Care, Handling and Disposition
§102-42.15—Under what circumstances may an employee retain a foreign gift or decoration?
Employees, with the approval of their employing agencies, may accept and retain:
(a) Gifts of minimal value received as souvenirs or marks of courtesy. When a gift of more than minimal value is accepted, the gift becomes the property of the U.S. Government, not the employee, and must be reported.
(b) Decorations that have been offered or awarded for outstanding or unusually meritorious performance. If the employing agency disapproves retention of the decoration by the employee, the decoration becomes the property of the U.S. Government.
§102-42.20—What is the typical disposition process for gifts and decorations that employees are not authorized to retain?
(a) Non-monetary gifts or decorations. When an employee receives a non-monetary gift above the minimal value or a decoration that he/she is not authorized to retain:
(1) The employee must report the gift or decoration to his/her employing agency within 60 days after accepting it.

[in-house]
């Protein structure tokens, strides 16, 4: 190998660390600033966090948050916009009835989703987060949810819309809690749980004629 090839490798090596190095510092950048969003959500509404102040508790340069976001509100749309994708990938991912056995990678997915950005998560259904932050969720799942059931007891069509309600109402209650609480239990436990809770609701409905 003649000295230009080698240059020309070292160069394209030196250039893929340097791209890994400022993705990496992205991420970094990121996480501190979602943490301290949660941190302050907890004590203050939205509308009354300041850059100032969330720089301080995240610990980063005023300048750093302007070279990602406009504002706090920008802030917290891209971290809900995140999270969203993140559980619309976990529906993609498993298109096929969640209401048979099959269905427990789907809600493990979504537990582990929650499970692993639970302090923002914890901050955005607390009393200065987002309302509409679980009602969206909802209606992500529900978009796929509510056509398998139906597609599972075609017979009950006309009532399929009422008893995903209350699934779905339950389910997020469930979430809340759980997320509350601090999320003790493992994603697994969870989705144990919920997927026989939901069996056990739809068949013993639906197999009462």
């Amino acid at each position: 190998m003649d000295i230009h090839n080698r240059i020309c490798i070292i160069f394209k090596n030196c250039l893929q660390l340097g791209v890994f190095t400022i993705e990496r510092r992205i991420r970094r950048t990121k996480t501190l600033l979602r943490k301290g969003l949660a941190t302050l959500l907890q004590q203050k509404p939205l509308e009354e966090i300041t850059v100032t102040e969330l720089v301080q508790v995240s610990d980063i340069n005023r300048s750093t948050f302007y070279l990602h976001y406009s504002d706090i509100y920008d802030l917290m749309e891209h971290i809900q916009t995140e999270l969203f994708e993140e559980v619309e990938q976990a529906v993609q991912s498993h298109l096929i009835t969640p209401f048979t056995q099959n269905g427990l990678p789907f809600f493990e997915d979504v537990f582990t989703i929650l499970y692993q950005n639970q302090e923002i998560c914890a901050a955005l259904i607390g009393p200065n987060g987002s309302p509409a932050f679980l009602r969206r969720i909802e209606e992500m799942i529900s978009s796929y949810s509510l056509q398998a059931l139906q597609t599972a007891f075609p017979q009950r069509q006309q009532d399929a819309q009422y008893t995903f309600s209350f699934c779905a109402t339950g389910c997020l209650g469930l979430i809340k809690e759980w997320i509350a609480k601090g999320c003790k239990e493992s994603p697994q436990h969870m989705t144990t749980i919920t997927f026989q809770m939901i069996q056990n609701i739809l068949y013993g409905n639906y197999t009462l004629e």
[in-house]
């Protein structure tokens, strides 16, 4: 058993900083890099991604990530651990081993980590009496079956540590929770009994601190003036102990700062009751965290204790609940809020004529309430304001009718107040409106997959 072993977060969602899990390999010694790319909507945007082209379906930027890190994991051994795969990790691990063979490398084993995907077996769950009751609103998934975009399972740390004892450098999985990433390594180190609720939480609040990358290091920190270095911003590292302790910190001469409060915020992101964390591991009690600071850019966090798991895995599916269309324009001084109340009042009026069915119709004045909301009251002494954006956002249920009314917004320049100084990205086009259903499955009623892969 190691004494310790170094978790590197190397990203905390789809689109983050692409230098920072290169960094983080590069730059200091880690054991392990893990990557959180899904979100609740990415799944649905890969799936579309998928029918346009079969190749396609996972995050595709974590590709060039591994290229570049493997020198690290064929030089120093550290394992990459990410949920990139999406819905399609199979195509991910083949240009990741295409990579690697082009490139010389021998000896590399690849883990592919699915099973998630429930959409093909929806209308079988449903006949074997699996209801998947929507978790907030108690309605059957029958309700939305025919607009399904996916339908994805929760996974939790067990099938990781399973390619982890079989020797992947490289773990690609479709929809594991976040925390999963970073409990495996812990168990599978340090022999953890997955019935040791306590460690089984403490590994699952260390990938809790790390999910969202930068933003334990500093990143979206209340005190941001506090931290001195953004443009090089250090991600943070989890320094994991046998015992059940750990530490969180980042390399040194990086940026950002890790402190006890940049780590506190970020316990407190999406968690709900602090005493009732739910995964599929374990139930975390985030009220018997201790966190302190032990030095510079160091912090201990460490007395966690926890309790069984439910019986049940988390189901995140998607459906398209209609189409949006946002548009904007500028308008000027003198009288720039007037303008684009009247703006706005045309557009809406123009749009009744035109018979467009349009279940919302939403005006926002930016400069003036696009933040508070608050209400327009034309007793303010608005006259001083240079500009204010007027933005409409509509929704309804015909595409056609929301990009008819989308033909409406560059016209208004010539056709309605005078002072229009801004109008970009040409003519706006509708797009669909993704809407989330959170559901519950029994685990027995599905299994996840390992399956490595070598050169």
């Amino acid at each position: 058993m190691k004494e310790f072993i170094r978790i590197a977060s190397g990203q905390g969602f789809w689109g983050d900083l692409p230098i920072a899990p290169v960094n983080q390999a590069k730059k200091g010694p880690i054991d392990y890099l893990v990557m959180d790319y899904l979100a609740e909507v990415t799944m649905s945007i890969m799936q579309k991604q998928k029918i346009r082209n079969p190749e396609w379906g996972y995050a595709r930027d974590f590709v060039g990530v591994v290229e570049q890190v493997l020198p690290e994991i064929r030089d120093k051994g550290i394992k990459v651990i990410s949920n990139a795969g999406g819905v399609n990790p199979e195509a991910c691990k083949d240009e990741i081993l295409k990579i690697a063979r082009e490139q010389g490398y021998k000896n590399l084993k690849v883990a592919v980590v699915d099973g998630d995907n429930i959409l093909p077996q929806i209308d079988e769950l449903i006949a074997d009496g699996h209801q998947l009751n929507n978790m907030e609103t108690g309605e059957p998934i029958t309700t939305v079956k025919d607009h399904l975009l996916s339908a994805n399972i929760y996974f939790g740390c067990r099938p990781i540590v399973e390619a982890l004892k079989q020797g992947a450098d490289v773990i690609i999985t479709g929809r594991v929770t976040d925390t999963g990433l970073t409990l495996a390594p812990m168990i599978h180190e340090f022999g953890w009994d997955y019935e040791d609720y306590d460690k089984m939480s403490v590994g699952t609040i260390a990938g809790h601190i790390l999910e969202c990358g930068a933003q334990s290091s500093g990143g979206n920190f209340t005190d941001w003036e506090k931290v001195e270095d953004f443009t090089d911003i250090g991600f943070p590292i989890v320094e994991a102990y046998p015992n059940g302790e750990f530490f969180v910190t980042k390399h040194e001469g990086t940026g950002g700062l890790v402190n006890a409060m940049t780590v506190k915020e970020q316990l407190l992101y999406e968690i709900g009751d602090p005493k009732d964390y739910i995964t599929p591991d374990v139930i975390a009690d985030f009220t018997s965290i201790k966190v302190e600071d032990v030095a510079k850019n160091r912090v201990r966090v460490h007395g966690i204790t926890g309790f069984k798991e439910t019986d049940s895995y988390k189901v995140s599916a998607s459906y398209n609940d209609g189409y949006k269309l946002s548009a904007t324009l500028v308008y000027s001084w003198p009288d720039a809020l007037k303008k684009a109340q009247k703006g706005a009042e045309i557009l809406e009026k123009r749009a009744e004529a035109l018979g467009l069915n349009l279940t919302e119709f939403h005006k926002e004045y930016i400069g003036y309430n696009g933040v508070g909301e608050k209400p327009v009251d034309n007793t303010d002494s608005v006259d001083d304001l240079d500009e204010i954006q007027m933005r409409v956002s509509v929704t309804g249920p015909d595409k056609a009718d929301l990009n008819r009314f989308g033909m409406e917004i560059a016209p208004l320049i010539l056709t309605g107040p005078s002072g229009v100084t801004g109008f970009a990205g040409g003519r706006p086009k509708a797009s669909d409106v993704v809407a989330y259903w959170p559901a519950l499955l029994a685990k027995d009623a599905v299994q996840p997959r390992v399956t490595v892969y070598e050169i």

(2) The employing agency determines if it will keep the gift or decoration for official use.
(3) If it does not return the gift or decoration to the donor or keep it for official use, the employing agency reports it as excess personal property to GSA for Federal utilization screening under §102-42.95.
(4) If GSA does not transfer the gift or decoration during Federal utilization screening, the employee may purchase the gift or decoration (see §102-42.140).
(5) If the employee declines to purchase the gift or decoration, and there is no Federal requirement for either, GSA may offer it for donation through State Agencies for Surplus Property (SASP) under part 102-37 of this subchapter B.